LearnDutchwith Us!Start Learning!
The Netherlands-Belgium area has been experiencing a hittegolf or heatwave bringing temperatures to around 28 degrees Celcius which is about 80 degrees Fahrenheit. Each weekend, grocery stores and slagerijen are sold out (or almost) of all the delicious meats for barbecueën or grilling as well as sides and bread. Because grilling can vary a lot per country, I compiled a list of the most common Dutch grilling dishes and vocabulary to help you make a delicious summer day BBQ!
To warm up your grill, you have several options and aides. You need to look for briketten or houtskoolbriket (coal), as well as aanmaakblokjes that help start the fire faster. An aansteker such as lucifers or matches is a must, and there is also a brikettenstarter that lights up the coals quickly.
Stokjes, spiesen or skewers are a must in Dutch grills (as I can imagine everywhere else!). You can buy all sorts of stokjes like kip, varken and vlees. There are also the seafood versions with shrimps, groentenstokjes and mixed ones. Most slagerijen sell these already gemarineerd or marinated.
Bacon is not exclusive to Dutch cuisine, but the way it is presented in the Netherlands is quite new to me. One very popular grilling meat is bacon cut in a similar way as a steak. These are also sold natural or gemarineerd. In addition to the speklapjes, you can find at the store entrecotelapjes, rosbieflapjes, and filelapjes.
Worst or sausage is another common dish in Dutch BBQs. There are many varieties, much to do with how close Germany is to us, such as bratworst, and also many marinades.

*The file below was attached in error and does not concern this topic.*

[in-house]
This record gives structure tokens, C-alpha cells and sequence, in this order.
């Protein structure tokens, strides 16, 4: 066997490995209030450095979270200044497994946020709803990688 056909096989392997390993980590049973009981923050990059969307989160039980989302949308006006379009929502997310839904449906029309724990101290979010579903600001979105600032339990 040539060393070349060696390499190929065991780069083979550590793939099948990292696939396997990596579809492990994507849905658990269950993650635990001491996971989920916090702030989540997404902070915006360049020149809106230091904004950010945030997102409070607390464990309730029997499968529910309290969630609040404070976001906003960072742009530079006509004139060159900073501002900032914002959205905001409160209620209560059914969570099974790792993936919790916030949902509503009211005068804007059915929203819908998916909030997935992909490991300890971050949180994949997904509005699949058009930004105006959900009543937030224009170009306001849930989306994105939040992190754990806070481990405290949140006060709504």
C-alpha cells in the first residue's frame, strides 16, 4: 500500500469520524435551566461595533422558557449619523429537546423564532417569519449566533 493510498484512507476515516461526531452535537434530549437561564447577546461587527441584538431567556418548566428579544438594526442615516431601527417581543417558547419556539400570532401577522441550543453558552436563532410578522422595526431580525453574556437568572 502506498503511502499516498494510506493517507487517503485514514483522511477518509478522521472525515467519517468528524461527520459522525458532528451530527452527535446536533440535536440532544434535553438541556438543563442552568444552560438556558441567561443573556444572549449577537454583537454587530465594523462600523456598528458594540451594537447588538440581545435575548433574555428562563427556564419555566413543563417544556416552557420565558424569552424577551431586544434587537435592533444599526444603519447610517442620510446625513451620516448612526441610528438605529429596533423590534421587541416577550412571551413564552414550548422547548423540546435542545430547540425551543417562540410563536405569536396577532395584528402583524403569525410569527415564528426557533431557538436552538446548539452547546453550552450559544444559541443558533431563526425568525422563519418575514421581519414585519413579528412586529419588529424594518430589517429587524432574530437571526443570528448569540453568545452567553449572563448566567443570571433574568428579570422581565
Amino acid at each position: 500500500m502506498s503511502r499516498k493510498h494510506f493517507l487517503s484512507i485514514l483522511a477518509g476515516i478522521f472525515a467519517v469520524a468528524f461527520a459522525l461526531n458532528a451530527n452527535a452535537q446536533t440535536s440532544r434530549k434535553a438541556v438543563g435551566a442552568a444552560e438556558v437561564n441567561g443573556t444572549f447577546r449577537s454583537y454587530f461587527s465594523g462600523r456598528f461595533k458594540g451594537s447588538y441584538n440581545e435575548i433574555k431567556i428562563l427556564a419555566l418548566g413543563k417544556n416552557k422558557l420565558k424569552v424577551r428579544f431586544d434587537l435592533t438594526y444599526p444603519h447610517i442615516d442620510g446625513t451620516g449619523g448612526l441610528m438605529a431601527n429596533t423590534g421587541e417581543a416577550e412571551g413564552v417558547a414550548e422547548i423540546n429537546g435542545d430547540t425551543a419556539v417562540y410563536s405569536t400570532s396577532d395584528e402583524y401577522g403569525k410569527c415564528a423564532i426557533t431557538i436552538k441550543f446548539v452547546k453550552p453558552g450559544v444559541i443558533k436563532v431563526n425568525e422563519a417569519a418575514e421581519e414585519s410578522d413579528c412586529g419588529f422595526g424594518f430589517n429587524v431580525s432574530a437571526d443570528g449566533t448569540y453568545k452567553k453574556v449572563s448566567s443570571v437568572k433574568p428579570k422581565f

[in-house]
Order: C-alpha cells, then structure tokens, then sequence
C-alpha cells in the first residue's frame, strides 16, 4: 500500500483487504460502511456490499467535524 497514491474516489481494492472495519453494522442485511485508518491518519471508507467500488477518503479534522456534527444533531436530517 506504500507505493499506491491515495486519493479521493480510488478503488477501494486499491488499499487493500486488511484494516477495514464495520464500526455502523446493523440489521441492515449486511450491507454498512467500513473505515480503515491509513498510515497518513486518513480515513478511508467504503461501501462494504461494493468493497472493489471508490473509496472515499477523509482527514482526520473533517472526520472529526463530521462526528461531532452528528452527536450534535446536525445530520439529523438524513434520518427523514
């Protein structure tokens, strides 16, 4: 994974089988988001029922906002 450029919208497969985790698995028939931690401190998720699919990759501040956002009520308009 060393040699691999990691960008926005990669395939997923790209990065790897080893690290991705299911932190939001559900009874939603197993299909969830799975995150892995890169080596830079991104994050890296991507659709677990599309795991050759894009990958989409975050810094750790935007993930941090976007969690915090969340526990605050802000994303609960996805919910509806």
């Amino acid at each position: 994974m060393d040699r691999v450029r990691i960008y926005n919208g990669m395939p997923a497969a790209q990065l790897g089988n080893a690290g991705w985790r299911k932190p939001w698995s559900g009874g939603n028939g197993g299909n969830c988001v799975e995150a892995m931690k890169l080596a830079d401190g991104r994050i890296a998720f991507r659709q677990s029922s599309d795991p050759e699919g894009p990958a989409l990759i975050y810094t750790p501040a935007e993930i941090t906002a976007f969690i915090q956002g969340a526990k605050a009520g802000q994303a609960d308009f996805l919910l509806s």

Bijgerechten or side dishes are also useful to know. A rundvleessalade is like a potato salad with some shredded meat. In Limburg and Brabant, this is commonly known as koude schotel or literally cold dish, but it isn’t the exact same thing as the rundvleessalade. A koude schotel is a lot more generous in the meat department than the Holland version. Albert Heijn has a delicious recipe online which you can check out here.
A popular appetizer during a BBQ is, of course, stokbrood with kruidenboter or butter with herbs. I personally like zeezoutboter better.
In regards to vegetables, aubergine and courgette are staples in the Dutch kitchen as well as potatoes and paprikas.
No good grill would be complete without a good variety of sauces or sauzen. While I was doing some research for this post, I found a video of a chef who said that in the Netherlands, most sauces and marinades are sweet. I am not an expert on sauces, so I cannot agree or disagree with him. The sauces I see most often are your regular sauces such as satesaus, sambasaus, knoflooksaus, and curry kruiden ketchup. The Greek yogurt and cucumber sauce tzaziki is also a popular dip/sauce.
When buying ingredients, you might run into words like biologisch which translates into organic, vegetarisch or vegetarian, and beter leven which is usually for free-range chickens and pigs. If you are ever in doubt of what to call certain things or want to expand your food vocabulary, I would suggest a visit to the grocery store websites such as Plus and Albert Heijn and just look through their product list. My mom likes to learn eating habits in the Netherlands by looking through the grocery store magazines that have recipes and tips. In these magazines you can also learn a lot of new vocabulary related to food!
In the following video, top chef Julius Jaspers gives 5 really handy tips!
What other tips would you add? How does grilling in your country differ from the Netherlands?